On Friday, April 13, record-breaking rainfall produced severe localized flooding from Aina Haina to Hawai’i Kai along the leeward slopes of O’ahu, according to the National Oceanic and Atmospheric Administration (NOAA).
In the Maunalua Bay region, NOAA monitors rainfall only in Niu Valley, which recorded 5.64 inches during the 48-hour period ending at 6 p.m. HST on April 15. The U.S. Geological Survey (USGS) stream gauge on Kuli’ou’ou Stream measured peak flow at 1,800 cubic feet per second. This is the second highest flow since 1970 after the 1987 New Year’s Eve storm. Plumes laden with terrestrial sediment extended from the streams’ mouths across the region into the bay. Department of Health “brown water advisories” were in effect for much of the island of O’ahu. After a week, the waters in Maunalua Bay were still noticeably brown, with abundant plant debris and other rubbish floating in the water.
Immediately after the storm, Mālama Maunalua visited the Bay. At Paikō, numerous dead fish and crabs were observed in the water and along the beach. We also saw discolored marine algae, particularly Halimeda discoidea, known for producing new sand as its blades release stored calcium carbonate when they die. We suspect the casualties may have been caused by osmotic stress from the sudden freshwater outflow, and/or high concentrations of sediment in the water.
Another storm casualty: We found a large lay net, about 500 yards outside Kulio’uo’u, three days after the storm…apparently swept away by the weather. It contained more than 60 fish, mullet and others, all dead and entangled in the net. They ranged from 1-2 feet long. Some were fresh – others badly decayed. We notified the enforcement branch of the Division of Aquatic Resources, and they responded by retrieving the net the same afternoon, before this “ghost net” could kill even more fish.
Mālama Maunalua was also interested in understanding the dynamics of the sediment brought into the bay by this storm on the nearshore fringing reef. Mālama Maunalua Core Volunteer Scientist Ralph Dykes has been monitoring the Paikō Restoration Area (26+ acres of reef flat off Paikō Drive) for the past five years, mainly to determine the effectiveness of the Mālama Maunalua organized community huki events when volunteers remove invasive alien algae (IAA) at designated areas along Maunalua Bay.
With pre-storm sediment-depth data available, he and MM intern Nolan Pho measured the sediment depth again at 37 locations post-storm. The team found the sediment did not appear to accumulate – there was no statistical difference in sediment depth before and after the storm. It is too early to state whether this finding of low sediment accumulation is due to MM’s community effort to remove IAA (especially leathery mudweed, Avrainvillea amadelpha, known for trapping fine sediment).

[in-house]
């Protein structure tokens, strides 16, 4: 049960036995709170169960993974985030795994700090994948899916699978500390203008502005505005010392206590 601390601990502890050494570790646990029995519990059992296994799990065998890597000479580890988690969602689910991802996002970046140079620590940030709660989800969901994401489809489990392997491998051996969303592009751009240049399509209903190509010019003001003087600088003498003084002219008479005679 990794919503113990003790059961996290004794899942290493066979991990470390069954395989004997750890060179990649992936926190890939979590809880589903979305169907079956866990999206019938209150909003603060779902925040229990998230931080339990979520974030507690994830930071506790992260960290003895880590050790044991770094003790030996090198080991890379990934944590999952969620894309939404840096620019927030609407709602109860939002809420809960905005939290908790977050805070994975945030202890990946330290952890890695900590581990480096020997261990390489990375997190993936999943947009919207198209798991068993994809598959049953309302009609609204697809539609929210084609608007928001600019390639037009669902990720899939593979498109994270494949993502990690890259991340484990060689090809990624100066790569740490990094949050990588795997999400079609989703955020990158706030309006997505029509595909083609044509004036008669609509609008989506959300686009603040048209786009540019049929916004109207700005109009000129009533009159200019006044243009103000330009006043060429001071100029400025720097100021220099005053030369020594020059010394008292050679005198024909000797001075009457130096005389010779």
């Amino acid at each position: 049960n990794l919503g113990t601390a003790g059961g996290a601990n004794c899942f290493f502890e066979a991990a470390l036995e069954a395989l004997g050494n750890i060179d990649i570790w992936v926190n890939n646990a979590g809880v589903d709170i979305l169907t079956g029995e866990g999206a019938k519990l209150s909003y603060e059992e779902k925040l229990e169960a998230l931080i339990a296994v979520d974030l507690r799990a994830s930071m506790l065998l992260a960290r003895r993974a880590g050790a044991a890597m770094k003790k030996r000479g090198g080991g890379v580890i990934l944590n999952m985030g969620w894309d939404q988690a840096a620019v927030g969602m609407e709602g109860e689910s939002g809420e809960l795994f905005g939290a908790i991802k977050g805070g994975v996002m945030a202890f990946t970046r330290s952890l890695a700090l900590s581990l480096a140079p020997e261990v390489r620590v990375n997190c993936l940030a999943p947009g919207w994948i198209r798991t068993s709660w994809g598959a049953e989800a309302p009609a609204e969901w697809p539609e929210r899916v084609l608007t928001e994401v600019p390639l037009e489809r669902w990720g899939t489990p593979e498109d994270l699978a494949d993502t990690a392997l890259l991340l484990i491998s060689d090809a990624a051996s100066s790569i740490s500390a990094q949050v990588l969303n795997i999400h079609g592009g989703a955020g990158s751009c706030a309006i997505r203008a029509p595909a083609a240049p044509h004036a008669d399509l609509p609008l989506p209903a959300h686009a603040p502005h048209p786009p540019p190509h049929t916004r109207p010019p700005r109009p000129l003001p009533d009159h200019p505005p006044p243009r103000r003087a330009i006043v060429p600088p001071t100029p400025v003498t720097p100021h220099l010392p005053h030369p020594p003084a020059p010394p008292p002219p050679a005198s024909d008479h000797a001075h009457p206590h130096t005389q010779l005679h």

A few years ago graduate student Sean Macduff working with Dr. Eric Wolanski (James Cook University) and Dr. Robert Richmond (Kewalo Marine Laboratory) studied fine sediment flushing of previously cleared and uncleared plots at Paikō Restoration Area. His team found that fine sediments were not accumulating in areas cleared of IAA due to huki events).
In addition, Macduff et al. estimated flushing of fine sediment out of Paikō reef. He found significantly less re-suspendable fine sediment in areas cleared of IAA. Deep and shallow waters were flushed approximately 3.67 and 5.63 years, respectively. Though how long the sediment from this storm may be trapped and circulating in the nearshore reef flat is a problem, MacDuff et al.’s findings show that MM’s huki events will be a positive activity that may help to reduce the retention time of the fine sediment.
MM is still concerned with the effect of the “brown-out” conditions. According to a USGS study that monitored turbidity after the 1987 New Year’s Storm in the Maunalua region (see Storlazzi et al. 2010, available in the Resourced Library on the MM website), the extremely elevated turbidity levels after that event (> 35 NTU) likely resulted in no sunlight reaching the seabed, thus a complete shut-down of photosynthesis. Mālama Maunalua will continue to monitor the fine sediment.
In addition, Mālama Maunalua will be working with partners in designing a water quality plan to effectively monitor problems, including on human health, over the upcoming months. is saddened by the damage to people’s property and lives. By better understanding the reasons for the damage, we can work together to address them in a way that minimizes the likelihood of similar events happening in the future. Climate change projections indicate the amount of rainfall experienced in mid-April will be more common. By making the right decisions now, we hope to minimize the severity of impacts to people, places, and nature in the future.
 The focus was on fine sediments because these sediments are usually terrigenous or derived from land.